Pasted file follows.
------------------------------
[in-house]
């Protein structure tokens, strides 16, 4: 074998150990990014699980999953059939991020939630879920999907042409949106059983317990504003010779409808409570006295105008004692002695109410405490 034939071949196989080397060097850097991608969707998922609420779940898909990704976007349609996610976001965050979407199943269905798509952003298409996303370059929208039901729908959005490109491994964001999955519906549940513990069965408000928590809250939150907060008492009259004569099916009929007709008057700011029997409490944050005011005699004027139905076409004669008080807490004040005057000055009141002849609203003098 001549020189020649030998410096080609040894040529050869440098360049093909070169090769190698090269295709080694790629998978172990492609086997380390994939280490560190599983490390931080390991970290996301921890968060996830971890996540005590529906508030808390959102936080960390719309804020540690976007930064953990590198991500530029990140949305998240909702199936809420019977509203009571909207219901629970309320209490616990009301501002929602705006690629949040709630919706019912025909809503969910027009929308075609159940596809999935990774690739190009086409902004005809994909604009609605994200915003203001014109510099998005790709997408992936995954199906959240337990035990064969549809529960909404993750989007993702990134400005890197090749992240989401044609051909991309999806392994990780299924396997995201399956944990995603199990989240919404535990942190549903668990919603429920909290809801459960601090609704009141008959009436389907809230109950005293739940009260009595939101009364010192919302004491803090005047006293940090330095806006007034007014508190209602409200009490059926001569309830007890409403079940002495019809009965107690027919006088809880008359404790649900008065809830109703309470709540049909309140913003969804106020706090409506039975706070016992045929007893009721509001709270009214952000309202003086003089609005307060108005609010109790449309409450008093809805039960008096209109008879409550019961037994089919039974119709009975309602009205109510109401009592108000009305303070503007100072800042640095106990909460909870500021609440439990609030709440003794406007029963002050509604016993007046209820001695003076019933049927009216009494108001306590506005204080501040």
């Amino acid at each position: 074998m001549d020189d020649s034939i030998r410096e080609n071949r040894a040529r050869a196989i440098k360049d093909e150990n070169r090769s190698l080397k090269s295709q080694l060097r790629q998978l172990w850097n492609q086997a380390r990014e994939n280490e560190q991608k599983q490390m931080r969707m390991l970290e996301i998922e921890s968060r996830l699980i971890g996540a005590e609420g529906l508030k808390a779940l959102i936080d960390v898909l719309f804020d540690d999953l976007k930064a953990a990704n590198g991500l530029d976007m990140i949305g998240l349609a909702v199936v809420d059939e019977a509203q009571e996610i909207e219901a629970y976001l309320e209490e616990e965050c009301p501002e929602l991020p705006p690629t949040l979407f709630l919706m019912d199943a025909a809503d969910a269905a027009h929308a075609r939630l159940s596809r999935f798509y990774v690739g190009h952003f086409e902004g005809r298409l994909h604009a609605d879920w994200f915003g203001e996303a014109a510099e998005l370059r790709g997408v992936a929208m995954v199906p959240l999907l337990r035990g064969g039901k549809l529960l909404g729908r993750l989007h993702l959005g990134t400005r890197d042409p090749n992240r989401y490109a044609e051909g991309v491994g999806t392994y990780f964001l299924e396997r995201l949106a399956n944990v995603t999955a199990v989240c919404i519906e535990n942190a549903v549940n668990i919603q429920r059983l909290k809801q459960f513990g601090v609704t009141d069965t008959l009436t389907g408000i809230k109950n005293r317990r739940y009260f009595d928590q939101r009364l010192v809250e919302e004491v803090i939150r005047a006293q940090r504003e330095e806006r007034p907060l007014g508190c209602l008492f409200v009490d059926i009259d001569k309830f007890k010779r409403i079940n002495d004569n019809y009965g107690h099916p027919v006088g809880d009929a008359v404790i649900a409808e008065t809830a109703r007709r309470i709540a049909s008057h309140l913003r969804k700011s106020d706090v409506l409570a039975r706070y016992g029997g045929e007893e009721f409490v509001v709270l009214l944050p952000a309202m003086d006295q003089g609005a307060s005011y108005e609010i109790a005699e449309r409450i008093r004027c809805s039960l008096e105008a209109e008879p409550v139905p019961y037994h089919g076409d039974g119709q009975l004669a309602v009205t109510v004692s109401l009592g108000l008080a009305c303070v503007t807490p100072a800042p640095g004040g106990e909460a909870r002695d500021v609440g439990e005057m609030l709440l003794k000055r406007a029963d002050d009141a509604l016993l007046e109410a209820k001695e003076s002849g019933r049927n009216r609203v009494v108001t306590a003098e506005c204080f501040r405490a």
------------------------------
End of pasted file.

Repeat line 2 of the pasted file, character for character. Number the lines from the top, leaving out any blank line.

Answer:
């Protein structure tokens, strides 16, 4: 074998150990990014699980999953059939991020939630879920999907042409949106059983317990504003010779409808409570006295105008004692002695109410405490 034939071949196989080397060097850097991608969707998922609420779940898909990704976007349609996610976001965050979407199943269905798509952003298409996303370059929208039901729908959005490109491994964001999955519906549940513990069965408000928590809250939150907060008492009259004569099916009929007709008057700011029997409490944050005011005699004027139905076409004669008080807490004040005057000055009141002849609203003098 001549020189020649030998410096080609040894040529050869440098360049093909070169090769190698090269295709080694790629998978172990492609086997380390994939280490560190599983490390931080390991970290996301921890968060996830971890996540005590529906508030808390959102936080960390719309804020540690976007930064953990590198991500530029990140949305998240909702199936809420019977509203009571909207219901629970309320209490616990009301501002929602705006690629949040709630919706019912025909809503969910027009929308075609159940596809999935990774690739190009086409902004005809994909604009609605994200915003203001014109510099998005790709997408992936995954199906959240337990035990064969549809529960909404993750989007993702990134400005890197090749992240989401044609051909991309999806392994990780299924396997995201399956944990995603199990989240919404535990942190549903668990919603429920909290809801459960601090609704009141008959009436389907809230109950005293739940009260009595939101009364010192919302004491803090005047006293940090330095806006007034007014508190209602409200009490059926001569309830007890409403079940002495019809009965107690027919006088809880008359404790649900008065809830109703309470709540049909309140913003969804106020706090409506039975706070016992045929007893009721509001709270009214952000309202003086003089609005307060108005609010109790449309409450008093809805039960008096209109008879409550019961037994089919039974119709009975309602009205109510109401009592108000009305303070503007100072800042640095106990909460909870500021609440439990609030709440003794406007029963002050509604016993007046209820001695003076019933049927009216009494108001306590506005204080501040």